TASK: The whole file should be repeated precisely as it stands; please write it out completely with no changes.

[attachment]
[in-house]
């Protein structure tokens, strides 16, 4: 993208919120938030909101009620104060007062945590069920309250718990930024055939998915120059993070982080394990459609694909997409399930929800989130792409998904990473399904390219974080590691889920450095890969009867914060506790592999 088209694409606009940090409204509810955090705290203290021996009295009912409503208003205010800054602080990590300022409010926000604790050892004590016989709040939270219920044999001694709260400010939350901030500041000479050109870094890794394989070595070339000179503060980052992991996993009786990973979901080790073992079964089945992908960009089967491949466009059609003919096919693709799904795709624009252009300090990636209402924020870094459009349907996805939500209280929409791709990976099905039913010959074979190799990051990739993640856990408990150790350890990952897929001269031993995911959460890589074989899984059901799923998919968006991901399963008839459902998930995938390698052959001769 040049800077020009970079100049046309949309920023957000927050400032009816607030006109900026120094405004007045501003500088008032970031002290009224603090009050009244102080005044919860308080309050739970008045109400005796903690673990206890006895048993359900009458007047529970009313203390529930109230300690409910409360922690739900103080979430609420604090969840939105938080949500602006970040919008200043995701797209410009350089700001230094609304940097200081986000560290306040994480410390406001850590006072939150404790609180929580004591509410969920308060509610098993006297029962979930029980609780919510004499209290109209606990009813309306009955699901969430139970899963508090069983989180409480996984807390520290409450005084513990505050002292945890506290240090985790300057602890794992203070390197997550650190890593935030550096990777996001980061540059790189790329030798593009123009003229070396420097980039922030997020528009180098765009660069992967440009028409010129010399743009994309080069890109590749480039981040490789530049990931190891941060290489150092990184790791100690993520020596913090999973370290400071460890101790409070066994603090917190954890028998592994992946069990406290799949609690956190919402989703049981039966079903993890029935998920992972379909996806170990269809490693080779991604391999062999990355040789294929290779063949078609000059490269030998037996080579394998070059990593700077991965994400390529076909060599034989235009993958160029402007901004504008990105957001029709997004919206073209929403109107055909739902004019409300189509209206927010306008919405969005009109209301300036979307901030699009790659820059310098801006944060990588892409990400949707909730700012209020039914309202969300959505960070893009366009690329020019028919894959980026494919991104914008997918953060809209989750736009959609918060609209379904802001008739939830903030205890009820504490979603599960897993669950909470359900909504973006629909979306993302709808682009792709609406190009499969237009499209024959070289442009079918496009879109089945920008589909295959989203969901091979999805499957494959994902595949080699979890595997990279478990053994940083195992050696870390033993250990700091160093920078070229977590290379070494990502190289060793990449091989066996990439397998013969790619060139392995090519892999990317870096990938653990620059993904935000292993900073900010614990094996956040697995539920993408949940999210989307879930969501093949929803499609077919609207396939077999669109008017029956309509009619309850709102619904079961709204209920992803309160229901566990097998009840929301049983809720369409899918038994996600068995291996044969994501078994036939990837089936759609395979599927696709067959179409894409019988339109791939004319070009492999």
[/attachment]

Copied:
[in-house]
């Protein structure tokens, strides 16, 4: 993208919120938030909101009620104060007062945590069920309250718990930024055939998915120059993070982080394990459609694909997409399930929800989130792409998904990473399904390219974080590691889920450095890969009867914060506790592999 088209694409606009940090409204509810955090705290203290021996009295009912409503208003205010800054602080990590300022409010926000604790050892004590016989709040939270219920044999001694709260400010939350901030500041000479050109870094890794394989070595070339000179503060980052992991996993009786990973979901080790073992079964089945992908960009089967491949466009059609003919096919693709799904795709624009252009300090990636209402924020870094459009349907996805939500209280929409791709990976099905039913010959074979190799990051990739993640856990408990150790350890990952897929001269031993995911959460890589074989899984059901799923998919968006991901399963008839459902998930995938390698052959001769 040049800077020009970079100049046309949309920023957000927050400032009816607030006109900026120094405004007045501003500088008032970031002290009224603090009050009244102080005044919860308080309050739970008045109400005796903690673990206890006895048993359900009458007047529970009313203390529930109230300690409910409360922690739900103080979430609420604090969840939105938080949500602006970040919008200043995701797209410009350089700001230094609304940097200081986000560290306040994480410390406001850590006072939150404790609180929580004591509410969920308060509610098993006297029962979930029980609780919510004499209290109209606990009813309306009955699901969430139970899963508090069983989180409480996984807390520290409450005084513990505050002292945890506290240090985790300057602890794992203070390197997550650190890593935030550096990777996001980061540059790189790329030798593009123009003229070396420097980039922030997020528009180098765009660069992967440009028409010129010399743009994309080069890109590749480039981040490789530049990931190891941060290489150092990184790791100690993520020596913090999973370290400071460890101790409070066994603090917190954890028998592994992946069990406290799949609690956190919402989703049981039966079903993890029935998920992972379909996806170990269809490693080779991604391999062999990355040789294929290779063949078609000059490269030998037996080579394998070059990593700077991965994400390529076909060599034989235009993958160029402007901004504008990105957001029709997004919206073209929403109107055909739902004019409300189509209206927010306008919405969005009109209301300036979307901030699009790659820059310098801006944060990588892409990400949707909730700012209020039914309202969300959505960070893009366009690329020019028919894959980026494919991104914008997918953060809209989750736009959609918060609209379904802001008739939830903030205890009820504490979603599960897993669950909470359900909504973006629909979306993302709808682009792709609406190009499969237009499209024959070289442009079918496009879109089945920008589909295959989203969901091979999805499957494959994902595949080699979890595997990279478990053994940083195992050696870390033993250990700091160093920078070229977590290379070494990502190289060793990449091989066996990439397998013969790619060139392995090519892999990317870096990938653990620059993904935000292993900073900010614990094996956040697995539920993408949940999210989307879930969501093949929803499609077919609207396939077999669109008017029956309509009619309850709102619904079961709204209920992803309160229901566990097998009840929301049983809720369409899918038994996600068995291996044969994501078994036939990837089936759609395979599927696709067959179409894409019988339109791939004319070009492999």